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What Should An Employment Contract Include?


After submitting countless job applications and going through the interview process, you’re likely relieved to finally have a new job and are ready to start. A new job can often require a lot of paperwork at the start, including your employment contract. This is something many of us might overlook and assume that it covers the basic details of our employment, so we really don’t have to worry about it too much. However, your employment contract should contain all of the terms and conditions of your employment, and some might not be what you expected if you don’t carefully review it.

If you have concerns about your employment contract, you may need the help of a New York City employee rights attorney. Brown Kwon & Lam can help you negotiate for a contract that’s in your best interest and ensure yours has everything it needs. Here are some of the most important terms and conditions that your employment contract should have.

Job Information

An employment contract should make all of the details of your position and responsibilities clear. This should include your job title, description, the team you’re on, and who you report to. You should also ensure that your employment contract lists the schedule you’re expected to work. Some of this might seem like basic information that you don’t need to have specified, but it’s important that nothing be left out of a contract that could potentially end up causing you complications later on.

How You’ll Be Compensated

You might be an hourly or salaried employee, or you might receive compensation based on a commission you earn. How your employer is going to compensate you should be included in your contract, including the amount you’ll make. There is also additional information that should be included regarding compensation. Some employers may offer signing bonuses, have annual raises and bonuses, or other financial incentives. Anything related to financial compensation should be detailed.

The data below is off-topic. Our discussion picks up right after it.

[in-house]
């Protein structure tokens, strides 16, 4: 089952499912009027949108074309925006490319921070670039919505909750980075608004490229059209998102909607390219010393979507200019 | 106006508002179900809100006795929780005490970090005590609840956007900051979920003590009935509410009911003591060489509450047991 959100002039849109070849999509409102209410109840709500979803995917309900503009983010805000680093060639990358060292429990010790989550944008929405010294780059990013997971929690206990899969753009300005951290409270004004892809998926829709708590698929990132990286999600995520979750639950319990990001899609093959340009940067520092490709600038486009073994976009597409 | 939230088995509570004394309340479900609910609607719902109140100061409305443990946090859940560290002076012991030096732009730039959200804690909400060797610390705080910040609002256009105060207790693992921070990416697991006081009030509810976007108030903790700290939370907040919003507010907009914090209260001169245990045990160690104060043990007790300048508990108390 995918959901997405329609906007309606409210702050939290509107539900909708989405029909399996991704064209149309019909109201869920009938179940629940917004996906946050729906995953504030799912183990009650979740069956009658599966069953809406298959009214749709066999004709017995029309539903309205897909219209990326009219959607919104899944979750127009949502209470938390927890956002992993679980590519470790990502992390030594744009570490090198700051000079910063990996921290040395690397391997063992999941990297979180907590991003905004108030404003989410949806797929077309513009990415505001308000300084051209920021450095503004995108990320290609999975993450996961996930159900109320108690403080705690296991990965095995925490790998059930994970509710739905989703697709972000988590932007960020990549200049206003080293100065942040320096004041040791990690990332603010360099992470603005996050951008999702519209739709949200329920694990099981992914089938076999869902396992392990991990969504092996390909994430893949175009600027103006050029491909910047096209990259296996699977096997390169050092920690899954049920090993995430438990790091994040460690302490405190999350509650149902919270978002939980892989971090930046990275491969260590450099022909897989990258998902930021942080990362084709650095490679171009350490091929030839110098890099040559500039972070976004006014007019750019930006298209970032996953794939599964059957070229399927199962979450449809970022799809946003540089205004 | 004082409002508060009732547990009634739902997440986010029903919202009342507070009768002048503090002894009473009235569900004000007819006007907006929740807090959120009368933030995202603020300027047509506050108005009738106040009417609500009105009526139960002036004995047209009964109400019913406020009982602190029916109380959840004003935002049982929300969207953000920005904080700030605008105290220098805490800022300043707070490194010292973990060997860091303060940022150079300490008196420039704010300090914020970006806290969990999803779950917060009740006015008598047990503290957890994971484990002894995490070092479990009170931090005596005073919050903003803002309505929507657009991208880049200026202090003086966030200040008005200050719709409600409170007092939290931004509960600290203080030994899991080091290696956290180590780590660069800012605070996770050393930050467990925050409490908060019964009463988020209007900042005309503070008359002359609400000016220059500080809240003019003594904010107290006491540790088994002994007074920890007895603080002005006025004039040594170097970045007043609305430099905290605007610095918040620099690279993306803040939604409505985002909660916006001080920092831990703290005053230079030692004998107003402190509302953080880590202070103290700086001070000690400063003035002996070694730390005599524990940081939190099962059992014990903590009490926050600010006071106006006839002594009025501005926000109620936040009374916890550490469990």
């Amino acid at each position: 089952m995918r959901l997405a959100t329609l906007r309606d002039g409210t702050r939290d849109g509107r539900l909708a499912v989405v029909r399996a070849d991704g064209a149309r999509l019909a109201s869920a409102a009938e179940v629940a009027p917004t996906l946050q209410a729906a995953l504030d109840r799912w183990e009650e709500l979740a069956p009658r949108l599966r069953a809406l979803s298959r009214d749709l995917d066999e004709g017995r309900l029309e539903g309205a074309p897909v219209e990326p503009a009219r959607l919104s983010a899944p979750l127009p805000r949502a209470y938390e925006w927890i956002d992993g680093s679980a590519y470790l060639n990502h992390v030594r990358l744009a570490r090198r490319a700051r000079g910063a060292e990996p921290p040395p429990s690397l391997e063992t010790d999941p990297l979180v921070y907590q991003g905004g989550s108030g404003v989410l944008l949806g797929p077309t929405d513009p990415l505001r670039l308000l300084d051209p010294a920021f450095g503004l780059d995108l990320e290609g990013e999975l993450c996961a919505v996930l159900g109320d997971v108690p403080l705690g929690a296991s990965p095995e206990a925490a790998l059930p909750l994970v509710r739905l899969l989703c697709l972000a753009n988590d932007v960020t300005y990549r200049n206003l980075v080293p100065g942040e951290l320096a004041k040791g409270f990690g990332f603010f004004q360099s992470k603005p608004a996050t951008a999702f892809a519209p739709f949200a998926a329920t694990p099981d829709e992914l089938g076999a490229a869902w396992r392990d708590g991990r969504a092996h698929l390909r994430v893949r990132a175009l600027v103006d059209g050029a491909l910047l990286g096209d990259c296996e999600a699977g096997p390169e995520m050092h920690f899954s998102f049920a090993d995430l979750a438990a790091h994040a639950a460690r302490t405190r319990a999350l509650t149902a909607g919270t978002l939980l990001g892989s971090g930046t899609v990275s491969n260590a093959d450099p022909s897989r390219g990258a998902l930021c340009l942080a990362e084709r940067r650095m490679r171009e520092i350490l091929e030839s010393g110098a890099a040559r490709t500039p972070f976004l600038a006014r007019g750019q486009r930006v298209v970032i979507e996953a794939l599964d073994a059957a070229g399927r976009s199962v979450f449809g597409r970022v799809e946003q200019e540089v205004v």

Your position may come with various benefits, all of which need to be detailed in your contract. For many, this includes health insurance, paid time off, and retirement plans. Benefits like these need to be thoroughly explained and any other perks the employer provides need to be included as well.

How Disputes are Handled

While you might not be thinking about it shortly after accepting a new position, there’s always the chance that disputes will arise during your employment. If issues occur, your employer should have a standardized way of handling them. An employment contract can let you know in advance what their process for handling disputes and other issues is.

Termination and Severance

Many employees in New York City and throughout the country have at-will employment. This means that your employer has the right to fire you for any reason or no reason at all. Bear in mind that this does not mean you can be terminated in an act of discrimination or retaliation. However, some employers may state that there are only certain reasons why they would terminate an employee. An employment contract should dictate whether or not your employer needs a reason to fire you and what their process for this is. In addition, employment contracts should provide information regarding severance packages, if the employer offers them.

Have Brown Kwon & Lam Assist with Your New York Employment Contract

You can never be too careful when it comes to your employment contract, so it’s important that you have everything your employer promised in writing. Reviewing legally-binding contracts and negotiating for the best terms and conditions can be challenging and is best done by experienced attorneys. Brown Kwon & Lam can help ensure your employment contract benefits you and can help if your contract is ever breached.

Contact our New York City employee rights lawyers to get assistance with an employment contract today.